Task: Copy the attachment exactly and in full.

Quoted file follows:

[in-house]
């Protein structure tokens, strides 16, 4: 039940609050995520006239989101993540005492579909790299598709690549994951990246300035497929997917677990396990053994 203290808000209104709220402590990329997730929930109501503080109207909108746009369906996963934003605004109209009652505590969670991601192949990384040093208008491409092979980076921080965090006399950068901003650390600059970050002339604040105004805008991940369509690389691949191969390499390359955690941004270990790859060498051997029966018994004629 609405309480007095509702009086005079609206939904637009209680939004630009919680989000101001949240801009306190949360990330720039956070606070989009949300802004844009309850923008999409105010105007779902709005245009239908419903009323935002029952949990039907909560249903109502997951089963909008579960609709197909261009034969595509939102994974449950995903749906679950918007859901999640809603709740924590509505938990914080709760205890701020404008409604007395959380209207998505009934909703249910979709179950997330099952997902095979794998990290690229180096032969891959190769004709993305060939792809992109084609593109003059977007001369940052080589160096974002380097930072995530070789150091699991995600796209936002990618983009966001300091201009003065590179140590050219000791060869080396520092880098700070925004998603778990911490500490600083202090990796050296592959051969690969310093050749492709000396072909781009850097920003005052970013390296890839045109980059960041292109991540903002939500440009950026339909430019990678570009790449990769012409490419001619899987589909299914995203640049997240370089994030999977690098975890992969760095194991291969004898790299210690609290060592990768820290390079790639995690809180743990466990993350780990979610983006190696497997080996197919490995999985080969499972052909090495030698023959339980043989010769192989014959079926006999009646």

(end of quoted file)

[in-house]
């Protein structure tokens, strides 16, 4: 039940609050995520006239989101993540005492579909790299598709690549994951990246300035497929997917677990396990053994 203290808000209104709220402590990329997730929930109501503080109207909108746009369906996963934003605004109209009652505590969670991601192949990384040093208008491409092979980076921080965090006399950068901003650390600059970050002339604040105004805008991940369509690389691949191969390499390359955690941004270990790859060498051997029966018994004629 609405309480007095509702009086005079609206939904637009209680939004630009919680989000101001949240801009306190949360990330720039956070606070989009949300802004844009309850923008999409105010105007779902709005245009239908419903009323935002029952949990039907909560249903109502997951089963909008579960609709197909261009034969595509939102994974449950995903749906679950918007859901999640809603709740924590509505938990914080709760205890701020404008409604007395959380209207998505009934909703249910979709179950997330099952997902095979794998990290690229180096032969891959190769004709993305060939792809992109084609593109003059977007001369940052080589160096974002380097930072995530070789150091699991995600796209936002990618983009966001300091201009003065590179140590050219000791060869080396520092880098700070925004998603778990911490500490600083202090990796050296592959051969690969310093050749492709000396072909781009850097920003005052970013390296890839045109980059960041292109991540903002939500440009950026339909430019990678570009790449990769012409490419001619899987589909299914995203640049997240370089994030999977690098975890992969760095194991291969004898790299210690609290060592990768820290390079790639995690809180743990466990993350780990979610983006190696497997080996197919490995999985080969499972052909090495030698023959339980043989010769192989014959079926006999009646």